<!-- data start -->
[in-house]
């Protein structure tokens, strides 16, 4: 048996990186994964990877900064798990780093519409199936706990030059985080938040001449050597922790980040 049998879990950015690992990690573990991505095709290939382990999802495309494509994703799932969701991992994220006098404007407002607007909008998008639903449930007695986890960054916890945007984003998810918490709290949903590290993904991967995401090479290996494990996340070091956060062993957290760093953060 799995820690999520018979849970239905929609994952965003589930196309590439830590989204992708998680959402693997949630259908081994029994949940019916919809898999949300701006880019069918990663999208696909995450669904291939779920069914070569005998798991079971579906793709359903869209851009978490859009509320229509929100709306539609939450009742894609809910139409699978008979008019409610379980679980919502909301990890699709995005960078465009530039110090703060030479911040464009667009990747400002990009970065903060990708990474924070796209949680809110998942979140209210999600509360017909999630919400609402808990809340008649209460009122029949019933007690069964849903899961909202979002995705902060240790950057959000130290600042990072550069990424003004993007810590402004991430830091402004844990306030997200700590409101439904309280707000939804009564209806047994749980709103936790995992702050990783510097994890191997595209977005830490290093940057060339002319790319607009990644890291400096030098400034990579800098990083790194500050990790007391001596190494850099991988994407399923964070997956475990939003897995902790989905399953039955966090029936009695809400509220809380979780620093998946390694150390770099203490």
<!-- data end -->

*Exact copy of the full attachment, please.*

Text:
[in-house]
């Protein structure tokens, strides 16, 4: 048996990186994964990877900064798990780093519409199936706990030059985080938040001449050597922790980040 049998879990950015690992990690573990991505095709290939382990999802495309494509994703799932969701991992994220006098404007407002607007909008998008639903449930007695986890960054916890945007984003998810918490709290949903590290993904991967995401090479290996494990996340070091956060062993957290760093953060 799995820690999520018979849970239905929609994952965003589930196309590439830590989204992708998680959402693997949630259908081994029994949940019916919809898999949300701006880019069918990663999208696909995450669904291939779920069914070569005998798991079971579906793709359903869209851009978490859009509320229509929100709306539609939450009742894609809910139409699978008979008019409610379980679980919502909301990890699709995005960078465009530039110090703060030479911040464009667009990747400002990009970065903060990708990474924070796209949680809110998942979140209210999600509360017909999630919400609402808990809340008649209460009122029949019933007690069964849903899961909202979002995705902060240790950057959000130290600042990072550069990424003004993007810590402004991430830091402004844990306030997200700590409101439904309280707000939804009564209806047994749980709103936790995992702050990783510097994890191997595209977005830490290093940057060339002319790319607009990644890291400096030098400034990579800098990083790194500050990790007391001596190494850099991988994407399923964070997956475990939003897995902790989905399953039955966090029936009695809400509220809380979780620093998946390694150390770099203490």